I am asked so many times about what running a successful rescue takes. . . What it costs.
It costs everything, ya’ll. Everything.
A friend and co-rescuer (Cindy Smith at Central Virginia Horse Rescue) wrote a blog on why starting a rescue isn’t a good idea for most people last week. It spurred this thought process for me.
A few quick facts on rescues that some followers, supporters and donors are unaware of are:
- Most animal rescuers are unpaid.
- There are no government grants for rescue.
- Most rescue funding comes from monthly donors giving what they can.
- Most rescuers have families, full times jobs and barely make ends meet.
- Most successful rescues were grown from efforts funded out of pocket by one or a few people for a very long time.
Rescue is a bit of a calling and a labor of love.
Sometimes it grows into a something where a organization is so well supported, the founder and others become paid staff, but that isn’t typical. It is simply ideal. As a side note, a paid staff leads to long term success, so we are all for organizations making it to that level. It just doesn’t happen often.
When I began doing rescue, I was newly pregnant with my third child. I was in my mid twenties. I had hypertension, has previously had eclampsia and had a heart defect that made my survival during pregnancy unlikely. I had a 6 month old, breastfed baby who was born 2 months premature. I had an 8 year old who was home schooled. I was trying to finished my 4th year of my undergraduate degree while maintaining a Manga Cum Laude worthy grade point average, and on the side, I tried to keep my small farm in order. I’m also inclined to keep a neat home, so there were, at at all times, 4 loads of laundry a day and 3 loads in the dishwasher to deal with and put away, but that was no matter compared to the rest.
My husband and I used our personal truck that was far from new, our own little trailer and our meager dollars for some years. We used our 23 acres of hillside, too. I stayed up all night posting stories and updates to tell the stories of the horses here. I wrote many a post with two babies in my lap and on 45 minutes of sleep in 3 days. We received no discounts from farrier or vets. We had no family to help in any manner. We made 16 trips many times with all 3 kids in the car and just barely enough to make it back and feed the horses we brought in, but we did it. Over and over until folks noticed and wanted to help.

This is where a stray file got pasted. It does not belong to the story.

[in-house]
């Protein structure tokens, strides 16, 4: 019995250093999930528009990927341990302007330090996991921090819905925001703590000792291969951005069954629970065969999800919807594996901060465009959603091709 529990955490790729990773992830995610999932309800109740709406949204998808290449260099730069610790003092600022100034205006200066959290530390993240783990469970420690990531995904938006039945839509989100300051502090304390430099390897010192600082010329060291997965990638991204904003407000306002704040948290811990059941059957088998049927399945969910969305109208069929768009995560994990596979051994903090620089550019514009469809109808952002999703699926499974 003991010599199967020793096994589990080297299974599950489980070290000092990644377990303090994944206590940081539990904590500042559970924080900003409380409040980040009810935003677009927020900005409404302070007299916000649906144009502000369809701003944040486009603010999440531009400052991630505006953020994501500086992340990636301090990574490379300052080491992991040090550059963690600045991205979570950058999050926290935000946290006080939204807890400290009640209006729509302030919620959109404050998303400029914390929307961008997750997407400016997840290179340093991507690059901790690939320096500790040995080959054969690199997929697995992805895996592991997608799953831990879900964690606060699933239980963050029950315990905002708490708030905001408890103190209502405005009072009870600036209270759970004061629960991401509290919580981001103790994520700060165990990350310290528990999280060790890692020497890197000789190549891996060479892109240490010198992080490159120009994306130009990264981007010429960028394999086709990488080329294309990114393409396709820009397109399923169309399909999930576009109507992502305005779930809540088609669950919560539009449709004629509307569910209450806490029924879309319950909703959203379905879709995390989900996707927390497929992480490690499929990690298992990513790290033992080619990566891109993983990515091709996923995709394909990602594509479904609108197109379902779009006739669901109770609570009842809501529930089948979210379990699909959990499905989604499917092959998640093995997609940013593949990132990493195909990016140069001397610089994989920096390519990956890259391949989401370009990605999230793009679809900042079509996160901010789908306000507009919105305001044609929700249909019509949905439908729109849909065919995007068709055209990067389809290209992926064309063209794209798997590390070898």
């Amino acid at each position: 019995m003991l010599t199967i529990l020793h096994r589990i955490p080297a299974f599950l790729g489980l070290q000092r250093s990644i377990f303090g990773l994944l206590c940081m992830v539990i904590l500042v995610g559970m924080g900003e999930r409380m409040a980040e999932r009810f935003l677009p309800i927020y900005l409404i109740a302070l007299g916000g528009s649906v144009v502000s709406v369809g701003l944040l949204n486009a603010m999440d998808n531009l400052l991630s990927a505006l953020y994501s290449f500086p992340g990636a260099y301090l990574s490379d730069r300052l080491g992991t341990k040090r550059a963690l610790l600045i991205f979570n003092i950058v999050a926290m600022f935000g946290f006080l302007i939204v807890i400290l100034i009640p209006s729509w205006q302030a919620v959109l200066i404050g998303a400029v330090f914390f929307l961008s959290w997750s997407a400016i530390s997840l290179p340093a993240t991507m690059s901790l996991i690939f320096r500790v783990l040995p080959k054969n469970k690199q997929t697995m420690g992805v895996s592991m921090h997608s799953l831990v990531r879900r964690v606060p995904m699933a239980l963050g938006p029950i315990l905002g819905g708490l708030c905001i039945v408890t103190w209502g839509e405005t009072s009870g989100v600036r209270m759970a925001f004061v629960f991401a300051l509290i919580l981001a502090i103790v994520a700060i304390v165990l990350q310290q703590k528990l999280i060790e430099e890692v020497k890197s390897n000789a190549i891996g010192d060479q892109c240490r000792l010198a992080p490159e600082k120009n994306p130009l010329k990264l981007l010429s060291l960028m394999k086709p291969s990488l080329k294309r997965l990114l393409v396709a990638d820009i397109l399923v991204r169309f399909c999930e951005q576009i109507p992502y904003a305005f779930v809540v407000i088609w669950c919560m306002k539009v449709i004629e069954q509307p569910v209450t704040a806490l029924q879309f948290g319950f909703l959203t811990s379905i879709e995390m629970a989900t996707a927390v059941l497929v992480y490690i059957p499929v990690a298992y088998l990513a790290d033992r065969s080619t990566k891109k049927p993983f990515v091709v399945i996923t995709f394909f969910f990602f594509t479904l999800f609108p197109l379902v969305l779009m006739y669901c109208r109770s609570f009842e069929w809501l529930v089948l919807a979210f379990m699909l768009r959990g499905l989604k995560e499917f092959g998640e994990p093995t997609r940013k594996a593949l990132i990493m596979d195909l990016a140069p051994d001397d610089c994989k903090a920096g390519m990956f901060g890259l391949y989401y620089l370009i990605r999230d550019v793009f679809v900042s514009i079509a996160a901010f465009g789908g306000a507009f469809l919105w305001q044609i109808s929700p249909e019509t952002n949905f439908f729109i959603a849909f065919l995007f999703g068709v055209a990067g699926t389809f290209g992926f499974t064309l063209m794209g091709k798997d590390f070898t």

Thank the Lord, I was a networking maniac. I sought out those on the same mission, those, in some way, trying to help horses, as well. And in the end, amazing people came in to save the day. Build. Grown. Impart knowledge. What we see today is hardly something of my making. It is something grown from many people from a seed one little couple planted, though, through such hardship and so many broken ideals and maybe some tears.
Today, we have Heart of Phoenix Equine Rescue, and we are the first of our kind in the entire state of West Virginia. We are 70 plus volunteers, board members and officers strong. We have nearly 300 adopters and have saved well over three hundred horses. We all give and give and give for nothing in return beyond our hope to help more horses in need. We are still ONLY volunteers. All unpaid.
Rescue still costs everything. It is never a job.
As a founder and volunteer, I spend far more than 40 hours each week working for our horses. I still have a farm, 3 homeschooled children and a husband who runs two businesses. I still have 4-6 hours of work at home daily consisting of simple, basic routine care, breakfast, washing, laundry, picking up after three boys. . .
I am sure the hours number 60 or more most of the time, as some days stretch to 15 hours. The time given by others in HOP are really impossible to number. And for it, I am grateful, but folks do this to save the lives of horses, not to impress you or me. Like me, they have households, children, businesses, work, family and personal horses and farms to squish in to this effort. They try as hard as they can. They make time when it isn’t even possible over and over.
At the end of the day, there is no choice to leave rescue and just clean the house, wash clothes, take the children to the park, to not leave the farm chores to a husband, to not miss another family meal, not miss another holiday. . . for me and for others. . .rescue doesn’t wait, sadly. Sadly, just so you know.
To not look at very real people with very real, disappointed eyes and wonder, “How on Earth can this be right?” sometimes would mean I wasn’t human, but I am.
Still. . .45 horses in a rescue means you drop everything, no matter what it is, because you have to, because there is no choice. . .because. . .
It means family members you care for are asking you what on Earth you are doing, holding you to task, it means ridicule and mockery, it means hearing, “It is just a horse,” thousands of times each year. It truly means missing thing you wish you had not missed because you began journey that meant you could not turn around and go another way or look back. . .It means deciding you will not pursue a career where a large salary is possible, as well, in lieu of saving animals.
Who else is going to step in when there is no money, just criticism and . . . soft, big eyes looking at you when you have to let them go because no one else did the right things before rescue came to their aid. . .and sometimes . . .happily ever afters take place. Sure, they do. It is why I am here.
With eyes wide open and no apologies. . .thankful to be part of it. . .
It costs everything.